DAVID GREENE, HOST:
Republicans are doing some celebrating this morning because, yesterday, the House passed a Republican bill to overhaul the U.S. tax code. This plan slashes the corporate tax rate, and it eliminates some popular deductions.
RACHEL MARTIN, HOST:
Among those deductions, the one for medical expenses. Eliminating that particular deduction is not part of the Senate's version of their tax bill, as of now anyway. So a lot of uncertainty going forward.
GREENE: Let's hear more about what this deduction actually is. We have NPR health policy correspondent Alison Kodjak here.
ALISON KODJAK, BYLINE: Hi, David.
GREENE: So help us out here. What is this deduction?
KODJAK: So this is really a deduction for people who have unusually high health care costs - not your average person. You have to spend more than 10 percent of your income on medical expenses, and then you can only deduct the costs that are more than that 10 percent. So it doesn't include insurance premiums, so it's really health care costs that aren't covered. The IRS says about 9 million people take the deduction. And their medium income is about $55,000 a year.
GREENE: So 9 million people - say more about who they are because it sounds like these are people who have a lot of medical costs. And I guess insurance doesn't cover everything they need.
KODJAK: Yeah. And I was wondering the same thing because it does seem like quite a lot of money. And I did a little unscientific poll, which means I posted a note on my Facebook page to see which people I know...
GREENE: That's pretty unscientific, right.
KODJAK: ...Actually use this, yeah. And within a couple of hours, six or seven people responded that they actually take this deduction and that some of their friends do. And the common thread among my friends is that they have disabled kids. So one woman, who actually was a friend of a friend, described how she has three boys who all needed intense speech therapy, behavior therapy and lots of other interventions because they have autism. And she had therapists in her house for more than 40 hours a week at one point. And even though she had insurance, there was a co-pay for each one of those visits.
GREENE: And that cost can pile up, I would imagine.
KODJAK: Yeah, it can pile up. And the other typical case is somebody in a nursing home. So it's an older person who needs intensive, either home health care or nursing care, actually saved up money for their retirement. So they're spending a huge amount of money, but their income is now - they're on a fixed income. And so they are deducting a lot of expenses against relatively low income. And sometimes, this deduction can eliminate their tax burden altogether.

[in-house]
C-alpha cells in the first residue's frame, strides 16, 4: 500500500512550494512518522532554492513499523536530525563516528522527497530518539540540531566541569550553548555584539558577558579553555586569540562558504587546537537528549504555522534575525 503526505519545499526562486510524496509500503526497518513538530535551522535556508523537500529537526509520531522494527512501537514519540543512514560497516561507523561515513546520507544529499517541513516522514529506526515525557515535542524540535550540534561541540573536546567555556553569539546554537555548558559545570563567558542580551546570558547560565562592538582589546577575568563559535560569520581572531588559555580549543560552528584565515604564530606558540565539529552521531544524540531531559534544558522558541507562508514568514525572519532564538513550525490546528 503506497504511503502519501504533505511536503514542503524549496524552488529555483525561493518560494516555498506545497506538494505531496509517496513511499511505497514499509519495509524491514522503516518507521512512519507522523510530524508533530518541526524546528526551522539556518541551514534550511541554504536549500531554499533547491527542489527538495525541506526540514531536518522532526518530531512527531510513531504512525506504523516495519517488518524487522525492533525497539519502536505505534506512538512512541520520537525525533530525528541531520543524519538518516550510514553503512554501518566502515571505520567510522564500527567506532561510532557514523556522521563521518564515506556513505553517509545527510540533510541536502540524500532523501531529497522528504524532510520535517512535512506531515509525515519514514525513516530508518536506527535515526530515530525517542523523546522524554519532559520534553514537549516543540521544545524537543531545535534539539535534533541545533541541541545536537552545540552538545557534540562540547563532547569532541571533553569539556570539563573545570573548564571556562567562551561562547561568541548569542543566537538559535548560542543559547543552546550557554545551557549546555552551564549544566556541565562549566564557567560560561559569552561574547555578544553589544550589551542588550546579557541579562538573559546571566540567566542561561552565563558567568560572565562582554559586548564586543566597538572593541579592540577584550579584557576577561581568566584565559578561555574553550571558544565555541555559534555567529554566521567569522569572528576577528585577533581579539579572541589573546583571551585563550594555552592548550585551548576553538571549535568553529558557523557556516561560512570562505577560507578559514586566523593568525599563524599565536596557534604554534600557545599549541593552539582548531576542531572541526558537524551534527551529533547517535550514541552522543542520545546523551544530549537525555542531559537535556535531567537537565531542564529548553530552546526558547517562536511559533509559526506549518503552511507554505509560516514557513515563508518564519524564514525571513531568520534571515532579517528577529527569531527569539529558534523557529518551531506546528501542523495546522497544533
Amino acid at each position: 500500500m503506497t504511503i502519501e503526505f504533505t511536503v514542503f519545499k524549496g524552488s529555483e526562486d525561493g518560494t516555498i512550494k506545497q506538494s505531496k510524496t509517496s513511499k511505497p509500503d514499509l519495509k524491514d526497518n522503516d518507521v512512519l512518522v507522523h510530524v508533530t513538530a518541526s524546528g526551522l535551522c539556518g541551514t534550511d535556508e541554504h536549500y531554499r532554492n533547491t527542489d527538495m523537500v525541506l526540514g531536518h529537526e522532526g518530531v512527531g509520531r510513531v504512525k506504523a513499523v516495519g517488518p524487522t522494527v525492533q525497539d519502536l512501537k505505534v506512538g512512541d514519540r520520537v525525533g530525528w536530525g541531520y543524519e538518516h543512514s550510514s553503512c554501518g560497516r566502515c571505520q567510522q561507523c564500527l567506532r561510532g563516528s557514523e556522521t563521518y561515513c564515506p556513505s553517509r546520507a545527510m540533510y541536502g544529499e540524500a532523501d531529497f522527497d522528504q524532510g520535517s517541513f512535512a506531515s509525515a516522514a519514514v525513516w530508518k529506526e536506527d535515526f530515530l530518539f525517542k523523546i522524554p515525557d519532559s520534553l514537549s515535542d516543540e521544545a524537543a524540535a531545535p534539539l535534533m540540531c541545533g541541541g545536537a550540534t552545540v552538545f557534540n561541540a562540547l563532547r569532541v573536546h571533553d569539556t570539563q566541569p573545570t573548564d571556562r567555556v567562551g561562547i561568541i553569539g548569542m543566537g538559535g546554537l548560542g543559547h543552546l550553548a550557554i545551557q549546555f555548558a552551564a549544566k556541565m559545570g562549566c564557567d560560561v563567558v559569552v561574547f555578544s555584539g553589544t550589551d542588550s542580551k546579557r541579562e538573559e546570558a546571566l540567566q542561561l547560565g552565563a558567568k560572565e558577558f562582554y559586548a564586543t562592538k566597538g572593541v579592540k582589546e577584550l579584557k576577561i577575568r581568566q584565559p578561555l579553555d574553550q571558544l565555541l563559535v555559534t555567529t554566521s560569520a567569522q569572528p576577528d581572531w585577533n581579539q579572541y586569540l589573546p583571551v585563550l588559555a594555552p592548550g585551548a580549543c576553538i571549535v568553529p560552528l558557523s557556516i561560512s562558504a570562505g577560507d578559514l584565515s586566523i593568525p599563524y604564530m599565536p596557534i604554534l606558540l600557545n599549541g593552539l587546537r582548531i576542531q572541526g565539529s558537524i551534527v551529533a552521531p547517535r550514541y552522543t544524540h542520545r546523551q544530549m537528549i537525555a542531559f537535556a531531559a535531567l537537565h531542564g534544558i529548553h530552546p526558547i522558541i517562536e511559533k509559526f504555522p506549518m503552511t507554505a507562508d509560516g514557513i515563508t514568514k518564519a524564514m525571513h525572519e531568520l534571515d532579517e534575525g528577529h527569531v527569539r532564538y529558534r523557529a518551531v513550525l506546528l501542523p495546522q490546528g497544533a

GREENE: Wow - so a big deal for a good number of people. What happens then? Are there options for the people you're talking about who responded and also these millions of other people who have relied on this?
KODJAK: The government has two ways to help people pay for really high medical expenses. One of them is through this tax deduction. The other one is through Medicaid. And a lot of people in nursing homes are on Medicaid. And a lot of children with disabilities are also on Medicaid. And what you might see is that families would go through their own savings and income a lot quicker. Older people go through retirement savings a lot quicker without this deduction, and then the government would end up picking up their expenses through Medicaid.
GREENE: What do we expect from the Senate? I mean, the House has voted to eliminate this. The Senate's going to be taking up its own bill. They seem to be keeping this deduction for now.
KODJAK: Yeah, the Senate does not eliminate this in the bill that they have going right now. I don't really know that there's an appetite in the Senate to pick up this provision - to get rid of this deduction. But what I do know from watching the health care debates over the last several months is that parents of disabled kids are a pretty loud and fierce lobby. They really do a lot to protect their kids. So if this gets in there, there's probably going to be a lot of resistance to it.
GREENE: NPR health policy correspondent Alison Kodjak, thanks.
KODJAK: Thanks, David.
[POST-BROADCAST CORRECTION: We incorrectly reported that insurance premiums are not tax-deductible. In fact, premiums that are not paid through an employer may be deducted, if they are not paid with pretax dollars.] Transcript provided by NPR, Copyright NPR.